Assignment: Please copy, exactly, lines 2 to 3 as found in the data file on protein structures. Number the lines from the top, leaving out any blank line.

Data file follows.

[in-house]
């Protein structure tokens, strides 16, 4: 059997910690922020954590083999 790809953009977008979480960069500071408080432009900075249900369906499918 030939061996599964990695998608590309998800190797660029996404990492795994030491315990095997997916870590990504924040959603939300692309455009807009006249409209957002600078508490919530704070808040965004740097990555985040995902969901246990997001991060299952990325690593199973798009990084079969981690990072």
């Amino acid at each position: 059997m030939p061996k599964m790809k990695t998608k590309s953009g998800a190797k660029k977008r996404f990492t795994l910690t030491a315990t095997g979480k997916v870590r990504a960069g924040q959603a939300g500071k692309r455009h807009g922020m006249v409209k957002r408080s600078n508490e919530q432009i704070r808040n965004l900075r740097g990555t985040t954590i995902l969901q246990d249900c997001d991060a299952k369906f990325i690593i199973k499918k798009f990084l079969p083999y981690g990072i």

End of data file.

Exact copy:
């Protein structure tokens, strides 16, 4: 059997910690922020954590083999 790809953009977008979480960069500071408080432009900075249900369906499918 030939061996599964990695998608590309998800190797660029996404990492795994030491315990095997997916870590990504924040959603939300692309455009807009006249409209957002600078508490919530704070808040965004740097990555985040995902969901246990997001991060299952990325690593199973798009990084079969981690990072």
């Amino acid at each position: 059997m030939p061996k599964m790809k990695t998608k590309s953009g998800a190797k660029k977008r996404f990492t795994l910690t030491a315990t095997g979480k997916v870590r990504a960069g924040q959603a939300g500071k692309r455009h807009g922020m006249v409209k957002r408080s600078n508490e919530q432009i704070r808040n965004l900075r740097g990555t985040t954590i995902l969901q246990d249900c997001d991060a299952k369906f990325i690593i199973k499918k798009f990084l079969p083999y981690g990072i």